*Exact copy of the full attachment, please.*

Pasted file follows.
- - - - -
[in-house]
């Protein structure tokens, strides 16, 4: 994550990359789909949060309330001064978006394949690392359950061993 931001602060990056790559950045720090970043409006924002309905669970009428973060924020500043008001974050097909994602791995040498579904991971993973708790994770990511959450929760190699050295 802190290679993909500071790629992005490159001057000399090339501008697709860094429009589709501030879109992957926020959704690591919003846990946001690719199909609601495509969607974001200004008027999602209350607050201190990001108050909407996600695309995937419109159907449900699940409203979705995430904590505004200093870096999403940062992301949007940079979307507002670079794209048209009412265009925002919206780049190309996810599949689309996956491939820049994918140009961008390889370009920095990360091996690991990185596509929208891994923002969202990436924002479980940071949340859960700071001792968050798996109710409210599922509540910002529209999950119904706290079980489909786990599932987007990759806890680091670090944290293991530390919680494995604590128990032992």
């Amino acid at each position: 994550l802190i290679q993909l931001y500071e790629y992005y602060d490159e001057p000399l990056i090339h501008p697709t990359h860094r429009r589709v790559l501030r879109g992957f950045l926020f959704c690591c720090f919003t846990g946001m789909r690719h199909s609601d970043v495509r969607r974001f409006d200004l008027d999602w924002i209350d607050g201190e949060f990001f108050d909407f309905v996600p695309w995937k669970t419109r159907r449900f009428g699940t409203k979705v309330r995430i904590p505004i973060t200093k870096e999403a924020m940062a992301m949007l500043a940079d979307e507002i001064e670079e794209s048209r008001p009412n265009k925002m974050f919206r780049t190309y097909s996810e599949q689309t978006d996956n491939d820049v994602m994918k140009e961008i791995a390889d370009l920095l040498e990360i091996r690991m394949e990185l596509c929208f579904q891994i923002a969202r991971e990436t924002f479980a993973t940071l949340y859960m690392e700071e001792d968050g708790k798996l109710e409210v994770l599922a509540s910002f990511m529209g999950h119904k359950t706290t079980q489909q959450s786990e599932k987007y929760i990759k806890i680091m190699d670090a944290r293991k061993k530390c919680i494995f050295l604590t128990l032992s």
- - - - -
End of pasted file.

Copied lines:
[in-house]
């Protein structure tokens, strides 16, 4: 994550990359789909949060309330001064978006394949690392359950061993 931001602060990056790559950045720090970043409006924002309905669970009428973060924020500043008001974050097909994602791995040498579904991971993973708790994770990511959450929760190699050295 802190290679993909500071790629992005490159001057000399090339501008697709860094429009589709501030879109992957926020959704690591919003846990946001690719199909609601495509969607974001200004008027999602209350607050201190990001108050909407996600695309995937419109159907449900699940409203979705995430904590505004200093870096999403940062992301949007940079979307507002670079794209048209009412265009925002919206780049190309996810599949689309996956491939820049994918140009961008390889370009920095990360091996690991990185596509929208891994923002969202990436924002479980940071949340859960700071001792968050798996109710409210599922509540910002529209999950119904706290079980489909786990599932987007990759806890680091670090944290293991530390919680494995604590128990032992």
């Amino acid at each position: 994550l802190i290679q993909l931001y500071e790629y992005y602060d490159e001057p000399l990056i090339h501008p697709t990359h860094r429009r589709v790559l501030r879109g992957f950045l926020f959704c690591c720090f919003t846990g946001m789909r690719h199909s609601d970043v495509r969607r974001f409006d200004l008027d999602w924002i209350d607050g201190e949060f990001f108050d909407f309905v996600p695309w995937k669970t419109r159907r449900f009428g699940t409203k979705v309330r995430i904590p505004i973060t200093k870096e999403a924020m940062a992301m949007l500043a940079d979307e507002i001064e670079e794209s048209r008001p009412n265009k925002m974050f919206r780049t190309y097909s996810e599949q689309t978006d996956n491939d820049v994602m994918k140009e961008i791995a390889d370009l920095l040498e990360i091996r690991m394949e990185l596509c929208f579904q891994i923002a969202r991971e990436t924002f479980a993973t940071l949340y859960m690392e700071e001792d968050g708790k798996l109710e409210v994770l599922a509540s910002f990511m529209g999950h119904k359950t706290t079980q489909q959450s786990e599932k987007y929760i990759k806890i680091m190699d670090a944290r293991k061993k530390c919680i494995f050295l604590t128990l032992s």